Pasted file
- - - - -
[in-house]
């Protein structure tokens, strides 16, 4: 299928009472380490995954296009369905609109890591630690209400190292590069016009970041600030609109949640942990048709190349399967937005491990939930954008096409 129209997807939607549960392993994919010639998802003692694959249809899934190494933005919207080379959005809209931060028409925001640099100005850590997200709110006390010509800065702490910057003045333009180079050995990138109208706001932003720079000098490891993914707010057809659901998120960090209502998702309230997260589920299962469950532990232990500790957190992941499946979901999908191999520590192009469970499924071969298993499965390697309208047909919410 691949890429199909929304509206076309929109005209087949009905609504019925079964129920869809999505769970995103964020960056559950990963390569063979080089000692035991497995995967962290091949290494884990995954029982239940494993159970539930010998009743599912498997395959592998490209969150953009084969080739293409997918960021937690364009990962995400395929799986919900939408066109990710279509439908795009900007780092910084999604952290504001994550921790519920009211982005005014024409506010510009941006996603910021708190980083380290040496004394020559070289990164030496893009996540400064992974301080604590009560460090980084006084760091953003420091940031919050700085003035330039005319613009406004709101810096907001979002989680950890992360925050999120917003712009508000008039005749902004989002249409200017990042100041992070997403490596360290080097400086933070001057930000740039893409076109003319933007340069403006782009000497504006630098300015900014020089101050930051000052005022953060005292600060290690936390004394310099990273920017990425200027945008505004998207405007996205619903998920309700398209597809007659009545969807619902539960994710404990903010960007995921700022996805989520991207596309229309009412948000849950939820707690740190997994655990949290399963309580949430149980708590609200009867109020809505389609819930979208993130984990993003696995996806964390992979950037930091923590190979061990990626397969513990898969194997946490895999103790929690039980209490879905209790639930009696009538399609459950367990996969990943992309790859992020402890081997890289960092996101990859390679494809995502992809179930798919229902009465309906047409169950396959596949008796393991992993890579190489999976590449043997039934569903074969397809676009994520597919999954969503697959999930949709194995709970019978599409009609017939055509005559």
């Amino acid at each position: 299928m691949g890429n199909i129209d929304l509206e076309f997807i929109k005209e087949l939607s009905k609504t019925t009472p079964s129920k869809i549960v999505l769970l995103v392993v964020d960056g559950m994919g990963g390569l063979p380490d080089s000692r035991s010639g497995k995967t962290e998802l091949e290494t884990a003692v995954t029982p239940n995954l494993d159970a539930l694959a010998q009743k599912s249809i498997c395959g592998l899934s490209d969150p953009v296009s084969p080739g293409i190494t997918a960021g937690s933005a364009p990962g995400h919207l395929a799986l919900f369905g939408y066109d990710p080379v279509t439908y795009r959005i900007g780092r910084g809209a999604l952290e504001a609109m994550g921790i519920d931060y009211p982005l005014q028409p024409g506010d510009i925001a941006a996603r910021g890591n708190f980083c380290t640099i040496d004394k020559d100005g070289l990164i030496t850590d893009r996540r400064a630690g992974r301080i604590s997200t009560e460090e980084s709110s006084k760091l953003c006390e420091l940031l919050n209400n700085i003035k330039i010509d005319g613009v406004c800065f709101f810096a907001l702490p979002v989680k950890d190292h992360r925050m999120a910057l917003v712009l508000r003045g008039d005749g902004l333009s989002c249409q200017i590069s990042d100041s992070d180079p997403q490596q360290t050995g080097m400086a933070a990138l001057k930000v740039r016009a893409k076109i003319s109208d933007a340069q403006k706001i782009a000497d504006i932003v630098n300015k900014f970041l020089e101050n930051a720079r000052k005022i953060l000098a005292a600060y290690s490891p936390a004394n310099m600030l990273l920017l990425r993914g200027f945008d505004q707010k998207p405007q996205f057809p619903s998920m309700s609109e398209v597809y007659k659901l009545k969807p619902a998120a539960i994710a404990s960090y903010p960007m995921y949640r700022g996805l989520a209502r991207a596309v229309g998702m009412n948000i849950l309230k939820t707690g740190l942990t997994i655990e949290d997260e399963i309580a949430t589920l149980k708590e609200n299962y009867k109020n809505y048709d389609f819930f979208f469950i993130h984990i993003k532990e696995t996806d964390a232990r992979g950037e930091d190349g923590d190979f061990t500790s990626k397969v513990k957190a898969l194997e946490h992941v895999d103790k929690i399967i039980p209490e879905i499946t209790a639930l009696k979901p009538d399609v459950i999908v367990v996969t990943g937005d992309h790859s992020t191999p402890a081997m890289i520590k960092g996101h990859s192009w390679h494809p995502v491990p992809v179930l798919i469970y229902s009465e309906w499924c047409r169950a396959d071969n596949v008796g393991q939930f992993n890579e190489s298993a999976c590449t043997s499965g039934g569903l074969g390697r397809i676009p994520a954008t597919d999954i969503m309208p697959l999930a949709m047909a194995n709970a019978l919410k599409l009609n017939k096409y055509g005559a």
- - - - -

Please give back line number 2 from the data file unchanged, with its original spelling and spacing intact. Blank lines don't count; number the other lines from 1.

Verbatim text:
């Protein structure tokens, strides 16, 4: 299928009472380490995954296009369905609109890591630690209400190292590069016009970041600030609109949640942990048709190349399967937005491990939930954008096409 129209997807939607549960392993994919010639998802003692694959249809899934190494933005919207080379959005809209931060028409925001640099100005850590997200709110006390010509800065702490910057003045333009180079050995990138109208706001932003720079000098490891993914707010057809659901998120960090209502998702309230997260589920299962469950532990232990500790957190992941499946979901999908191999520590192009469970499924071969298993499965390697309208047909919410 691949890429199909929304509206076309929109005209087949009905609504019925079964129920869809999505769970995103964020960056559950990963390569063979080089000692035991497995995967962290091949290494884990995954029982239940494993159970539930010998009743599912498997395959592998490209969150953009084969080739293409997918960021937690364009990962995400395929799986919900939408066109990710279509439908795009900007780092910084999604952290504001994550921790519920009211982005005014024409506010510009941006996603910021708190980083380290040496004394020559070289990164030496893009996540400064992974301080604590009560460090980084006084760091953003420091940031919050700085003035330039005319613009406004709101810096907001979002989680950890992360925050999120917003712009508000008039005749902004989002249409200017990042100041992070997403490596360290080097400086933070001057930000740039893409076109003319933007340069403006782009000497504006630098300015900014020089101050930051000052005022953060005292600060290690936390004394310099990273920017990425200027945008505004998207405007996205619903998920309700398209597809007659009545969807619902539960994710404990903010960007995921700022996805989520991207596309229309009412948000849950939820707690740190997994655990949290399963309580949430149980708590609200009867109020809505389609819930979208993130984990993003696995996806964390992979950037930091923590190979061990990626397969513990898969194997946490895999103790929690039980209490879905209790639930009696009538399609459950367990996969990943992309790859992020402890081997890289960092996101990859390679494809995502992809179930798919229902009465309906047409169950396959596949008796393991992993890579190489999976590449043997039934569903074969397809676009994520597919999954969503697959999930949709194995709970019978599409009609017939055509005559």